The Importance of Specific Conditions
In the case of triops eggs, they can endure years of full dehydration and lack of metabolic activity until being exposed to optimum conditions for hatching. The triops eggs also have other ways to keep them from hatching in the wrong conditions. Not only does the right type of water cause the egg to hatch, but so does its osmotic pressure, temperature, and exposure to light. In the right setting, the pool quickly fills up with water from rain or seasonal flooding. In this case, the water is mostly pure, has few minerals or organics dissolved in it, and has an exceptionally low osmotic pressure.
Specifics vary depending on the species, but in general, only a tiny proportion of eggs have a chance to hatch shortly after being laid. The remaining eggs must be dried for at least one period before they can hatch. Some of these eggs will hatch after just one drying, while others won’t hatch until two or more drying and wetting cycles have taken place!
Why are the right circumstances so important? Triops are too small, slow, and don’t have the natural defenses they need to stay away from predators their size or bigger, especially when they are young. A body of water that has been there for a long time may be home to fish, amphibians, aquatic insects, and other creatures that will kill the hatchlings quickly. Also, a body of water that has been there for a long time could be an old pool that is about to dry up. The eggs won’t hatch until the conditions of the water show that there is a new body of fresh water. Two especially crucial factors play into the proper conditions for diapause which include ideal temperatures and water type.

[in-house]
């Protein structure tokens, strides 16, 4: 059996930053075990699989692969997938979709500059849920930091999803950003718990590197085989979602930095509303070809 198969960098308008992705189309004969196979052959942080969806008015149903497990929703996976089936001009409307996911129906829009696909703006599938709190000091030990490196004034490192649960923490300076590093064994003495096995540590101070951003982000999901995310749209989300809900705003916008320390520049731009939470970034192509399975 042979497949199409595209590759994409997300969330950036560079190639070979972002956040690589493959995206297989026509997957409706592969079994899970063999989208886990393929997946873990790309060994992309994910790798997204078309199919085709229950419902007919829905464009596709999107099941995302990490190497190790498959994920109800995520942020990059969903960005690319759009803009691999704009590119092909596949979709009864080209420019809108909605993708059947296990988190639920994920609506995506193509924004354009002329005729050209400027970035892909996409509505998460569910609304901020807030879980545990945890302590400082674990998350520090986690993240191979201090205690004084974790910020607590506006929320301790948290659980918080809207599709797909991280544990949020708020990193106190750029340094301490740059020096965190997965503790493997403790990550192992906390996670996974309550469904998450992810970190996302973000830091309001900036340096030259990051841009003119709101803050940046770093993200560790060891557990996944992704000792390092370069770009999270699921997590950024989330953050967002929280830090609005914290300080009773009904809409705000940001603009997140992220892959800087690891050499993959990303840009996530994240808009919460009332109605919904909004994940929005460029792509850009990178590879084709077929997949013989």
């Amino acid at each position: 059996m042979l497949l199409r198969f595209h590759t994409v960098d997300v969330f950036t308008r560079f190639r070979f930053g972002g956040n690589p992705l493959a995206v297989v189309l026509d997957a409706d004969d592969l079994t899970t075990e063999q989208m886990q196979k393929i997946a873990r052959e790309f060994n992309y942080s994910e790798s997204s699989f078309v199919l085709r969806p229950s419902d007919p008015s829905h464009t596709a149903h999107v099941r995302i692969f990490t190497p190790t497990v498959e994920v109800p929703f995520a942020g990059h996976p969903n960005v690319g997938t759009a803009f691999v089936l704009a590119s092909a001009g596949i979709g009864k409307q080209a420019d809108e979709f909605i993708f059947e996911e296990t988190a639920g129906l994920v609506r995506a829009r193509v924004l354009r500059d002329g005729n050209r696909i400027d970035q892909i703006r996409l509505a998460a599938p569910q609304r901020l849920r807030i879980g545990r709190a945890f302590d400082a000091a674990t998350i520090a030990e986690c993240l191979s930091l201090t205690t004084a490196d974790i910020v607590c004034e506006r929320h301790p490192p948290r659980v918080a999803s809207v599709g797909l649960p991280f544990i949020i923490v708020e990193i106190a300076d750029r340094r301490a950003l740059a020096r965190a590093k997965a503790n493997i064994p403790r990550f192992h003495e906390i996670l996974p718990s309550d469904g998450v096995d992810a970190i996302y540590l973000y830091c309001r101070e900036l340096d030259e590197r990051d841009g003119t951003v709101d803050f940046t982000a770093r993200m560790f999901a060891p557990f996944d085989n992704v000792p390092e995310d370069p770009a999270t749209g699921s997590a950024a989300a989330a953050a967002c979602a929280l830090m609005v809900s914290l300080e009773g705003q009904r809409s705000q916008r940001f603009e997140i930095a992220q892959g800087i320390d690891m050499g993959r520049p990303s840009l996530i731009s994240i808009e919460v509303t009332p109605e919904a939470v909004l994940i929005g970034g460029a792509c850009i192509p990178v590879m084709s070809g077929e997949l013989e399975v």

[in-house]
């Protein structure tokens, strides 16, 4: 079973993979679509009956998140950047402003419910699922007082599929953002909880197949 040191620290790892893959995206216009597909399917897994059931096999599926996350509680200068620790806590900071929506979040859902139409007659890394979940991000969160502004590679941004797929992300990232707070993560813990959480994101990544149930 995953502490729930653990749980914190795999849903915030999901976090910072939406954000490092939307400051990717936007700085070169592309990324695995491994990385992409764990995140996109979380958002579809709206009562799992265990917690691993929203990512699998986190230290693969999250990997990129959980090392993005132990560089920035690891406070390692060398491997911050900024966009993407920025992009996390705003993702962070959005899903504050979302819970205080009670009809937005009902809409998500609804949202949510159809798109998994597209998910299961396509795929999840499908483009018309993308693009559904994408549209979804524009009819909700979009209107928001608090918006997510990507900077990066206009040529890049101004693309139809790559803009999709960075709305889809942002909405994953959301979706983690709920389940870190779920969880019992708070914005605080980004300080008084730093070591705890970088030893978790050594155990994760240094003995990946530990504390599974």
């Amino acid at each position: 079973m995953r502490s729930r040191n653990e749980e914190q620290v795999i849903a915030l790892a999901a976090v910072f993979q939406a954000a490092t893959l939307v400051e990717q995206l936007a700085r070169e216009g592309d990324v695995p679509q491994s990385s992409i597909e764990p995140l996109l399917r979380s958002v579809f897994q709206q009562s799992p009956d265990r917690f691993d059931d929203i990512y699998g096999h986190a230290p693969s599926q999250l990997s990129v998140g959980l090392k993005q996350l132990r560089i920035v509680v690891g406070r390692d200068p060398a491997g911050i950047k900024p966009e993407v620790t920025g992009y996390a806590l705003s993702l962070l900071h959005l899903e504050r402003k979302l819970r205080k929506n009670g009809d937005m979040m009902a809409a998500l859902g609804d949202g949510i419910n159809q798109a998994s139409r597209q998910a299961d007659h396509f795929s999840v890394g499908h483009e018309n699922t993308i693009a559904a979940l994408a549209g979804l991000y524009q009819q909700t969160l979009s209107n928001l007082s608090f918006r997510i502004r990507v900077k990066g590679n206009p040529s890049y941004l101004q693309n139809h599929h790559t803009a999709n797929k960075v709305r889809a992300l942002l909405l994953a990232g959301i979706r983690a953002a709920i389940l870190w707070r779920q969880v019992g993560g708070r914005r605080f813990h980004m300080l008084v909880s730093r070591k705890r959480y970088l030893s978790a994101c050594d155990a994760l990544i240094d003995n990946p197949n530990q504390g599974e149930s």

Typically, the ideal temperature range for hatching Triops eggs is between 59 and 86 degrees Fahrenheit. If the temperature is lower than optimal, growth will slow, and the hatchlings might not be able to reach maturity before the pool dries up. There’s a risk that the hatchlings won’t survive if the pool temperature hits its peak, and the surrounding air is too hot for them. Accordingly, the hatch rate is indicative of how near the eggs are to this optimum range.
Second, the characteristics of the temporary bodies of water in which they live are critical. The shrimp family triops includes common names like a clam, fairy, and tadpole due to its specialized adaptations for life in temporary freshwater or brackish water pools. Almost nothing else can live in the extremely salty environments where these shrimps make their temporary home. Finally, the attrition caused by active predators in a constant body of water is not something their reproductive systems can manage.
Triops have adapted to temporary pools where there aren’t usually any predators bigger than them. Many have gotten even better at living in places with vastly different pH levels, like alkaline pools and acidic peat bogs. The triops have made their own special paradise in these unpredictable and changing specialized habitats, where it seems like nothing bigger than freshwater plankton should live.
Another type of adaptation is a fast metabolism and rate of growth, which lets them live their whole lives in a few liters of rainwater that may only last a few weeks. Even though the eggs may have been dormant for ten years or more, once the right conditions are back, they hatch very quickly. Some species need anywhere from a few hours to a day to hatch.
Given how much Earth has changed, it’s hard to believe that a living thing that came into being so long ago is still doing pretty much the same thing. Their plan has worked well for them so far! They might still be around after 300 million years if people don’t mess up their homes. One must wonder if the same could be said about us!